The present review followed the Preferred Reporting Items for Systematic Reviews and Meta-Analyses16 and the Meta-Analysis of Observational Studies in Epidemiology17 guidelines and a structured protocol preregistered on PROSPERO (CRD42023395165).
Two investigators (MT and DP) independently conducted the same literature search using PubMed/Medline, Scopus, Embase, Web of Science, PsycINFO and the behavioural sciences collection databases from inception to 31 January 2023. The following search strategy was employed: (“bipolar disorder” OR mania OR schizophrenia OR schizoaffective OR psychosis OR psychotic OR “psychotic depression” OR “psychotic depressive” OR “serious mental illness” OR “severe mental illness” OR “psychiatric”) AND (“multimorbidity” OR “multi-morbidity” OR “multi morbidity” OR multimorbidities OR “multi-morbidities” OR “multi morbidities” OR multimorbid OR “multi-morbid” OR “multi morbid” OR comorbidity OR “co-morbidity” OR “co morbidity” OR comorbidities OR “co-morbidities” OR “co morbidities” OR comorbid OR “co-morbid” OR “co morbid” OR “multiple chronic conditions” OR “multiple chronic illnesses” OR “multiple chronic diseases” OR “multiple conditions” OR “multiple illnesses” OR “multiple diseases” OR “multiple diagnoses” OR “morbidity pattern” OR “morbidity patterns” OR polymorbidity OR “poly-morbidity” OR “poly morbidity” OR polymorbidities OR “poly-morbidities” OR “poly morbidities” OR polypathology OR “poly-pathology” OR “poly pathology” OR polypathologies OR “poly-pathologies” OR “poly pathologies” OR pluripathology OR “pluri-pathology” OR “pluri pathology” OR multipathology OR “multi-pathology” OR “multi pathology” OR multipathologies OR “multi-pathologies” OR “multi pathologies” OR “multiple pathologies” OR “disease cluster” OR “disease clusters”). The reference lists of the retrieved articles were then searched to identify other potentially eligible articles to include in the analysis which may have been missed in the initial search. Database search, review of inclusion and exclusion criteria, quality of studies, and extraction of data were carried out by two investigators (MT, DP), meaning each investigator carried out the procedure and then compared their results, and in the case of any disagreement a consensus was reached through discussion with a third senior investigator (LS). There was no language restriction applied.
Type of studies and inclusion and exclusion criteria
Following the PICOS (participants, intervention, controls, outcomes, study design) framework, we included studies assessing the following:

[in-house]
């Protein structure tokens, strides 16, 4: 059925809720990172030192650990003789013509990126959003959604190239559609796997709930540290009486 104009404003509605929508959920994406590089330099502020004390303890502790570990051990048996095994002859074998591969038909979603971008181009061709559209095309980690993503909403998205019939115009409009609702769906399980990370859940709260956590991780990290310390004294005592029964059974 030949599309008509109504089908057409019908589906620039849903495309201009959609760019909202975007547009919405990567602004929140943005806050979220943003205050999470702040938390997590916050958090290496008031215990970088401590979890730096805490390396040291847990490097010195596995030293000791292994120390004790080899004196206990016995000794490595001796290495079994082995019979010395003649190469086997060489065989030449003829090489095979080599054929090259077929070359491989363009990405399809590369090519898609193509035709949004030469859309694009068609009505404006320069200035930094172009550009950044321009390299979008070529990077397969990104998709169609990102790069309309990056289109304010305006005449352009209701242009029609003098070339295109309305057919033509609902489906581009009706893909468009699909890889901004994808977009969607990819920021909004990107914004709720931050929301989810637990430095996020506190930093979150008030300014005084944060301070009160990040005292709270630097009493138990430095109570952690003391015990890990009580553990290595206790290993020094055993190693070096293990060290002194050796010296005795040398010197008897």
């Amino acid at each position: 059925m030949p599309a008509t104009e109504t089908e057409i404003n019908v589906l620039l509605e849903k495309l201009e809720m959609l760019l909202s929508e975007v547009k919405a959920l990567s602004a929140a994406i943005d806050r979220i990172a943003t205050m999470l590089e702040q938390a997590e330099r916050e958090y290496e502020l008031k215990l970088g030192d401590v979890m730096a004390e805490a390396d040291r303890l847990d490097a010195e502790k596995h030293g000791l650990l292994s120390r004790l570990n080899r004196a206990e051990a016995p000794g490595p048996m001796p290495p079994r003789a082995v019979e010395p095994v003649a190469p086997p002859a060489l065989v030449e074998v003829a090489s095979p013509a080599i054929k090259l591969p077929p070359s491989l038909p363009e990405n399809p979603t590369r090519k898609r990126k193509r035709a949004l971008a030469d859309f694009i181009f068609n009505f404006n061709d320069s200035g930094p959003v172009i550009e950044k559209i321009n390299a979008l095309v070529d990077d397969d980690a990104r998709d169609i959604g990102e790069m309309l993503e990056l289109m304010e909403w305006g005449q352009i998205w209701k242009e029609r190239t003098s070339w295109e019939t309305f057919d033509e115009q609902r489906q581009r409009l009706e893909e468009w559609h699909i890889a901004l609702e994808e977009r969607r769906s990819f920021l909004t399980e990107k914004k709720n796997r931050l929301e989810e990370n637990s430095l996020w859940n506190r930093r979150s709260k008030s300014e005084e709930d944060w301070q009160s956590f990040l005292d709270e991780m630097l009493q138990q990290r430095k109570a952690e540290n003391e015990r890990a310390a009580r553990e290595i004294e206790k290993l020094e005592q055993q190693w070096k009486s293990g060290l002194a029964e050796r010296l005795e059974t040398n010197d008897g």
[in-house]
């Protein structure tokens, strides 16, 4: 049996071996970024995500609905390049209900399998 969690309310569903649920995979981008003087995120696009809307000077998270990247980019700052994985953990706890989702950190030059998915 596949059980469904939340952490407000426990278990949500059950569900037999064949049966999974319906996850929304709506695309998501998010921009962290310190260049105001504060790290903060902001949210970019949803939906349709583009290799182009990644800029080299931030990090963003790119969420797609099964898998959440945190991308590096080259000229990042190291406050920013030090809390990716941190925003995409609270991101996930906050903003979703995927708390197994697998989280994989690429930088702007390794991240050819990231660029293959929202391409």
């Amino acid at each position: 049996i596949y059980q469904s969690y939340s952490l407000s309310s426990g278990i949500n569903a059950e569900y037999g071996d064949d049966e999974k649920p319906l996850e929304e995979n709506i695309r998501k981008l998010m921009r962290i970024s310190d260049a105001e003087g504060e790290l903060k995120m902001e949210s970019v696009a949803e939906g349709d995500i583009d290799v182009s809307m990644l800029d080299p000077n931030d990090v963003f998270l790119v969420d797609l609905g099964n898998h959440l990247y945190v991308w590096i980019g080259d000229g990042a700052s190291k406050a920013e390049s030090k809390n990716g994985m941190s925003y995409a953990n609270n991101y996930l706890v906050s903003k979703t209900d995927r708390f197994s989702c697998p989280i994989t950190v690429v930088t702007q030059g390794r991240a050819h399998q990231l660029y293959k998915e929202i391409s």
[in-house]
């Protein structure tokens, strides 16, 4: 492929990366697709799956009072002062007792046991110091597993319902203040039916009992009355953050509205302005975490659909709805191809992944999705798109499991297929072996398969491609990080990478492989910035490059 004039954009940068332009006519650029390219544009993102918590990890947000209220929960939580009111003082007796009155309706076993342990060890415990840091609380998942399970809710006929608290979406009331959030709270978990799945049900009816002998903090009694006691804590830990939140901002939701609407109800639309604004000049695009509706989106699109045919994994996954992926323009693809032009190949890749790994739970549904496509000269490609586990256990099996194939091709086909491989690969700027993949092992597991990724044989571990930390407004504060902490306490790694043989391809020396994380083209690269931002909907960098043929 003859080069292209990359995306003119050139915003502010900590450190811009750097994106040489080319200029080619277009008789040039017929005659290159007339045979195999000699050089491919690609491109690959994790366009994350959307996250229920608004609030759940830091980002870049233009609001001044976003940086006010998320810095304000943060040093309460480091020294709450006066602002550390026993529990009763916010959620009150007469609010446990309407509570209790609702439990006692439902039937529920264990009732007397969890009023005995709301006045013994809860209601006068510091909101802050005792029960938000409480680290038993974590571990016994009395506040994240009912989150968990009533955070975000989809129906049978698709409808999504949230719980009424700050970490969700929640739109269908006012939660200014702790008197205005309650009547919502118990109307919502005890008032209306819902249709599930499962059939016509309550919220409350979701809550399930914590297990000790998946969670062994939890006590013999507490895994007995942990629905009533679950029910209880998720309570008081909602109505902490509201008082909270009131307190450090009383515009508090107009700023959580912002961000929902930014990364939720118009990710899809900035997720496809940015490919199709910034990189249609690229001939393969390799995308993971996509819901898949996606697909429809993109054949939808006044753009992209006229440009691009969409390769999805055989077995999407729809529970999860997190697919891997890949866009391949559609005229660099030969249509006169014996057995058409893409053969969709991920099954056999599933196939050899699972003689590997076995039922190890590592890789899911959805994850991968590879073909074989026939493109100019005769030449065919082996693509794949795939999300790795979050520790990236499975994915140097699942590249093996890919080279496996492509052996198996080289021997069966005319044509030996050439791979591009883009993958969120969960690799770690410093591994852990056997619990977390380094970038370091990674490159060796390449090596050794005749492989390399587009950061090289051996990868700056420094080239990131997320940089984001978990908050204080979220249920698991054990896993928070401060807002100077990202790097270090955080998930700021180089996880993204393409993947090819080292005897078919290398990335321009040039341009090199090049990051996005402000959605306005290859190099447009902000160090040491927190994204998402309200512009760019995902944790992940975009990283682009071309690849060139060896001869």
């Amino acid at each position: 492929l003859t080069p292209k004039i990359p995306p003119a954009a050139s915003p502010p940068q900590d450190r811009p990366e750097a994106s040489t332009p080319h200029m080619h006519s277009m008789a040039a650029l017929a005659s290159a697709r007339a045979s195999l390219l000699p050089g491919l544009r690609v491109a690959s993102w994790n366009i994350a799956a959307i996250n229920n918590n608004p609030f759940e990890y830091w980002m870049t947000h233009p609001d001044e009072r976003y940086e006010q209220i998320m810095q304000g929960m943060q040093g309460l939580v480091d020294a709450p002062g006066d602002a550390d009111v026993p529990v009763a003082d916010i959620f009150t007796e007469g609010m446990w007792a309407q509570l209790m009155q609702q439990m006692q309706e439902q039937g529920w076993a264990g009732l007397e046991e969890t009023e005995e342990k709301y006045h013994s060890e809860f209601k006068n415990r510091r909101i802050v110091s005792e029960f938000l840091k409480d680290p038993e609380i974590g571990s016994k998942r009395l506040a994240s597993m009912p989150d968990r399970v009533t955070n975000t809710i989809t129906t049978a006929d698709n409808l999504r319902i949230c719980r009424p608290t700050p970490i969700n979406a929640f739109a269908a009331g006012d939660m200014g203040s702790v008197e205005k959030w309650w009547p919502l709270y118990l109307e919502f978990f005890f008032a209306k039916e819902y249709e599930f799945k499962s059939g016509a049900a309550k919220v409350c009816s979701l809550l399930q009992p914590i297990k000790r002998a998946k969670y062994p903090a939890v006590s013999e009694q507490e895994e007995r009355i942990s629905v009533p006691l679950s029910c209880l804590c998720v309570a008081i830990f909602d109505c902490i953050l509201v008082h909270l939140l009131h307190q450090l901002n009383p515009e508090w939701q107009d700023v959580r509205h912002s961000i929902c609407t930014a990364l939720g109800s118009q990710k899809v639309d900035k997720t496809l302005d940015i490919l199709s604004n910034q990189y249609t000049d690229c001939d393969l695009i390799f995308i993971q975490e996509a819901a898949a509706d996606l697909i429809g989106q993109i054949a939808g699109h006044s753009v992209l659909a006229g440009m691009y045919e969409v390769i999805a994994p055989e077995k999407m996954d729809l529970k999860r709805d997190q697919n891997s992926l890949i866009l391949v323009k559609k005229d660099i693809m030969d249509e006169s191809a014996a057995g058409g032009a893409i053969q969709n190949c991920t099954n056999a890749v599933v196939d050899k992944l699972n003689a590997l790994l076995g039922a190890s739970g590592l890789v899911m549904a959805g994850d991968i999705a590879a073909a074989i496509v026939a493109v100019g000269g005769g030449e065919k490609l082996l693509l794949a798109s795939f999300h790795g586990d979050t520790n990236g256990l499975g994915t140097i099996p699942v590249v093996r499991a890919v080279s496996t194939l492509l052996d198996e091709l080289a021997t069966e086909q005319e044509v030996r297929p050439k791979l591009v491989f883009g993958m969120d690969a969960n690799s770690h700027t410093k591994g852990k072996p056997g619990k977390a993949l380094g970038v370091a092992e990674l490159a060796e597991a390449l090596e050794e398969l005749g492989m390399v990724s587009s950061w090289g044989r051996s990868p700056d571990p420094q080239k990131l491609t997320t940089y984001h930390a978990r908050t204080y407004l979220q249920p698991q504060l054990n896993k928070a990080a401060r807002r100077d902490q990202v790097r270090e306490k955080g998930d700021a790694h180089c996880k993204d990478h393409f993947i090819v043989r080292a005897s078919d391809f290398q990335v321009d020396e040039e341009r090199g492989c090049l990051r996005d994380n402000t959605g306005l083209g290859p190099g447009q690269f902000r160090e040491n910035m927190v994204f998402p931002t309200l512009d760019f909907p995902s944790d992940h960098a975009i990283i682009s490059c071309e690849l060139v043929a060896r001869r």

P: humans of any age either clinically diagnosed and/or currently receiving treatment for a severe mental illness, specified as schizophrenia (and related psychotic disorders), bipolar disorder and psychotic depression.
C: humans without mental illness (eg, psychotic depression vs no psychotic depression).
O: physical multimorbidity, defined as any combination of chronic disease with at least one other disease (acute or chronic),4 as the the primary outcome. Specifically, studies which explicitly reported on the incidence of physical multimorbidity or a change in physical multimorbidity over time were considered.
S: all articles of an observational nature on severe mental illness and physical multimorbidity (cross-sectional, cohort studies, retrospective studies, case–control studies and longitudinal).
Articles published in any language (but only English-written articles were identified), on humans only, and across all age groups, severe mental illnesses and groupings of physical multimorbidity. Theoretical-only articles, those of qualitative nature, case studies, conference abstracts and experimental trials were excluded.
For each eligible study, two investigators (MT, DP) extracted the following data independently for each study: name of the first author, year of publication, country, study design, sample size, sample characteristics and outcomes. In the case of any disagreement, consensus was reached through discussion with a third senior investigator (LS).
Assessment of study quality
The quality of studies was assessed using the Newcastle-Ottawa Scale (NOS) by two authors (DP, MT),18 independently for each study. In the case of any disagreement, consensus was reached through discussion with a third senior investigator (LS). Based on three quality parameters—selection, comparability and outcome—the NOS assigns a maximum of 9 points. Following standard protocol, studies were graded as having high (<5 stars), moderate (5–7 stars) or low (≥8 stars) risk of bias.19
Assessment of the certainty of evidence
To measure the certainty of evidence, the Grading of Recommendations, Assessment, Development and Evaluation framework was employed.20